A worst blow to the Russian space programme, for the first time in post soviet era history

A worst blow to the Russian space programme, for the first time in post soviet era history

MOSCOW - A two-man crew bound for the International Space Station was forced to make an emergency landing when a Soyuz rocket failed shortly after blast-off on Thursday, in a major setback for Russia's beleaguered space industry.

US astronaut Nick Hague and Russian cosmonaut Aleksey Ovchinin were rescued without injuries in Kazakhstan.

The manned spacecraft incident is the first of its kind in Russia's post-Soviet history.

The Russian space industry has suffered a series of problems in recent years, including the loss of a number of satellites and other spacecraft.

"The emergency rescue system worked, the vessel was able to land in Kazakhstan... the crew are alive," the Russian space agency Roscosmos said in a tweet.

"An accident with the booster, two minutes, 45 seconds," the voice of Ovchinin could be heard saying calmly in live-streamed footage of the launch from Kazakhstan's Baikonur cosmodrome.

The incident came as the rocket was travelling about 4,700 miles (7,563 kilometres), 119 seconds into the voyage, according to NASA.

"Shortly after launch, there was an anomaly with the booster and the launch ascent was aborted, resulting in a ballistic landing of the spacecraft," the American agency said in a statement.

Rescue workers reached the site of the emergency landing and evacuated Ovchinin and Hague. Roscosmos published pictures of the men on a sofa in the Kazakh city of Zhezkazgan, having their blood pressure taken.

The descent was sharper than usual meaning the crew was subjected to a greater G-force, but they have been prepared for this scenario in training, according to a commentator on NASA's video livestream of the launch.

"We're tightening our seatbelts," Ovchinin said on the video.

"That was a short flight."

"Thank God the cosmonauts are alive," Russian President Vladimir Putin's spokesman Dmitry Peskov told journalists.

Deputy Prime Minister Yuri Borisov told news agencies that Russia would suspend manned flights.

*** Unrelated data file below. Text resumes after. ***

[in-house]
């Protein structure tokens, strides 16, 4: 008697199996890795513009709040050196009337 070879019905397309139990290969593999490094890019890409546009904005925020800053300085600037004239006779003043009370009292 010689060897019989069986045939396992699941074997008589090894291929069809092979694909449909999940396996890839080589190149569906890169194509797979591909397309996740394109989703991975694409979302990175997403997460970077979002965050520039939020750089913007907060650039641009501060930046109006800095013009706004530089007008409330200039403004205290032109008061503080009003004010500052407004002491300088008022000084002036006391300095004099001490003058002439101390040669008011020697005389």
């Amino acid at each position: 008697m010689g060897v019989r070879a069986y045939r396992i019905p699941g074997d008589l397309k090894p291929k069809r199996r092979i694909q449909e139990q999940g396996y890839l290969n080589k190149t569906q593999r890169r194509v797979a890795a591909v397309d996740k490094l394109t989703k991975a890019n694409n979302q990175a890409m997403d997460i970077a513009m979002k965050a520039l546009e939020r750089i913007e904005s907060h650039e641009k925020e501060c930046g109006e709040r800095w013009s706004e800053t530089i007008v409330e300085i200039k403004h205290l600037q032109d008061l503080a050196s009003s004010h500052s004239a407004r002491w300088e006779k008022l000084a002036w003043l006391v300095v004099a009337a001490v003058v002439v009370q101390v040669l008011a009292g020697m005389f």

Roscosmos's online stream of the launch cut out shortly after lift-off.

- Hole on the ISS -

There were two similar Soviet-era accidents involving the Soyuz spacecraft, which are still used to ferry crews to and from the ISS.

In 1975, Oleg Makarov and Vasily Lazarev made a successful emergency landing in Siberia's Altai mountains following problems during booster separation.

Vladimir Titov and Gennady Strekalov survived a fire during launch in Kazakhstan in 1983.

Former military pilots Ovchinin and Hague had been set to join Alexander Gerst of the European Space Agency, NASA's Serena Aunon-Chancellor and Sergey Prokopyev of Roscosmos following a six-hour flight.

The International Space Station -- a rare point of cooperation between Moscow and Washington -- has been orbiting the Earth at roughly 28,000 kilometres per hour since 1998 and will mark its 20th birthday in November.

But even the space station has proved a source of controversy in recent weeks.

Russian space officials have said they are investigating whether a hole that caused an oxygen leak on the ISS was drilled deliberately by astronauts.

The hole was detected in August and quickly sealed up, but Russian newspapers said Roscosmos was probing the possibility that US crewmates had sabotaged the space station to get a sick colleague sent back home.

Dmitry Rogozin, a firebrand nationalist politician who this year was appointed by President Vladimir Putin to head Roscosmos, said on Twitter he had ordered a state commission to probe the accident.

He was shown talking to the astronauts after they arrived in Zhezkazgan.

The politician has clashed with the US, suggesting American astronauts should use trampolines instead of Russian rockets to reach the ISS after Washington imposed sanctions over Moscow's 2014 annexation of Crimea. - APP/AFP